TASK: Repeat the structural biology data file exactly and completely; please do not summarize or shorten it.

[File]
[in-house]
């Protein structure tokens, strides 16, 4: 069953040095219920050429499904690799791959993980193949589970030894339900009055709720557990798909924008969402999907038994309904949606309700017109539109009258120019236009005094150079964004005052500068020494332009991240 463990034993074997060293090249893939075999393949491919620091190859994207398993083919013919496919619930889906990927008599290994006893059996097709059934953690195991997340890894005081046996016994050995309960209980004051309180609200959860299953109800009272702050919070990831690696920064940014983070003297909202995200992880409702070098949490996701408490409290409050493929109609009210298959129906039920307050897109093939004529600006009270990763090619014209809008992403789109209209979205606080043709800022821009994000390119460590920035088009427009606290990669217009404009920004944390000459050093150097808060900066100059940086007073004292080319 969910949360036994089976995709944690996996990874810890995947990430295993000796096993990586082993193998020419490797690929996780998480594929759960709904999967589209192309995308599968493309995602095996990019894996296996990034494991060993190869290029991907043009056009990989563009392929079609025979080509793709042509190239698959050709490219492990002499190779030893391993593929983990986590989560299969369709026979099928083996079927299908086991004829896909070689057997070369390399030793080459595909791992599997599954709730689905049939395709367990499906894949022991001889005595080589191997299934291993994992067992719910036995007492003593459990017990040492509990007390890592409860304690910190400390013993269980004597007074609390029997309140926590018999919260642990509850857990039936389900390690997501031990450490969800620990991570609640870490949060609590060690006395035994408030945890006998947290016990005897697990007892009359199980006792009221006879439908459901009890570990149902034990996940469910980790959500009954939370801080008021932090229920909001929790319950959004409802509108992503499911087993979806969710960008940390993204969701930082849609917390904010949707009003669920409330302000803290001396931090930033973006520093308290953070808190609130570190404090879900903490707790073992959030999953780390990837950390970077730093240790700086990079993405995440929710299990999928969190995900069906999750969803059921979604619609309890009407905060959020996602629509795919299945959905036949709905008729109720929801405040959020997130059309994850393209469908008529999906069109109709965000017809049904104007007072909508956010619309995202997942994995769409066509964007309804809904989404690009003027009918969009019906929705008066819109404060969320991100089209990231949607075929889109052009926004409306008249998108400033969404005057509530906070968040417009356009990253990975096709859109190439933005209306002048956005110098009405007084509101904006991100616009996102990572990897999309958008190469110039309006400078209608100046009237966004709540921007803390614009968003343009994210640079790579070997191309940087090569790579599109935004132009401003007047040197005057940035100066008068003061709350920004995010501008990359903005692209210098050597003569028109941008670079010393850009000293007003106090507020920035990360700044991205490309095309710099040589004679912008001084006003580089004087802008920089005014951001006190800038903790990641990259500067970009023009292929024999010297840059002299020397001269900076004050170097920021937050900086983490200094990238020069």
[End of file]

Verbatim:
[in-house]
């Protein structure tokens, strides 16, 4: 069953040095219920050429499904690799791959993980193949589970030894339900009055709720557990798909924008969402999907038994309904949606309700017109539109009258120019236009005094150079964004005052500068020494332009991240 463990034993074997060293090249893939075999393949491919620091190859994207398993083919013919496919619930889906990927008599290994006893059996097709059934953690195991997340890894005081046996016994050995309960209980004051309180609200959860299953109800009272702050919070990831690696920064940014983070003297909202995200992880409702070098949490996701408490409290409050493929109609009210298959129906039920307050897109093939004529600006009270990763090619014209809008992403789109209209979205606080043709800022821009994000390119460590920035088009427009606290990669217009404009920004944390000459050093150097808060900066100059940086007073004292080319 969910949360036994089976995709944690996996990874810890995947990430295993000796096993990586082993193998020419490797690929996780998480594929759960709904999967589209192309995308599968493309995602095996990019894996296996990034494991060993190869290029991907043009056009990989563009392929079609025979080509793709042509190239698959050709490219492990002499190779030893391993593929983990986590989560299969369709026979099928083996079927299908086991004829896909070689057997070369390399030793080459595909791992599997599954709730689905049939395709367990499906894949022991001889005595080589191997299934291993994992067992719910036995007492003593459990017990040492509990007390890592409860304690910190400390013993269980004597007074609390029997309140926590018999919260642990509850857990039936389900390690997501031990450490969800620990991570609640870490949060609590060690006395035994408030945890006998947290016990005897697990007892009359199980006792009221006879439908459901009890570990149902034990996940469910980790959500009954939370801080008021932090229920909001929790319950959004409802509108992503499911087993979806969710960008940390993204969701930082849609917390904010949707009003669920409330302000803290001396931090930033973006520093308290953070808190609130570190404090879900903490707790073992959030999953780390990837950390970077730093240790700086990079993405995440929710299990999928969190995900069906999750969803059921979604619609309890009407905060959020996602629509795919299945959905036949709905008729109720929801405040959020997130059309994850393209469908008529999906069109109709965000017809049904104007007072909508956010619309995202997942994995769409066509964007309804809904989404690009003027009918969009019906929705008066819109404060969320991100089209990231949607075929889109052009926004409306008249998108400033969404005057509530906070968040417009356009990253990975096709859109190439933005209306002048956005110098009405007084509101904006991100616009996102990572990897999309958008190469110039309006400078209608100046009237966004709540921007803390614009968003343009994210640079790579070997191309940087090569790579599109935004132009401003007047040197005057940035100066008068003061709350920004995010501008990359903005692209210098050597003569028109941008670079010393850009000293007003106090507020920035990360700044991205490309095309710099040589004679912008001084006003580089004087802008920089005014951001006190800038903790990641990259500067970009023009292929024999010297840059002299020397001269900076004050170097920021937050900086983490200094990238020069």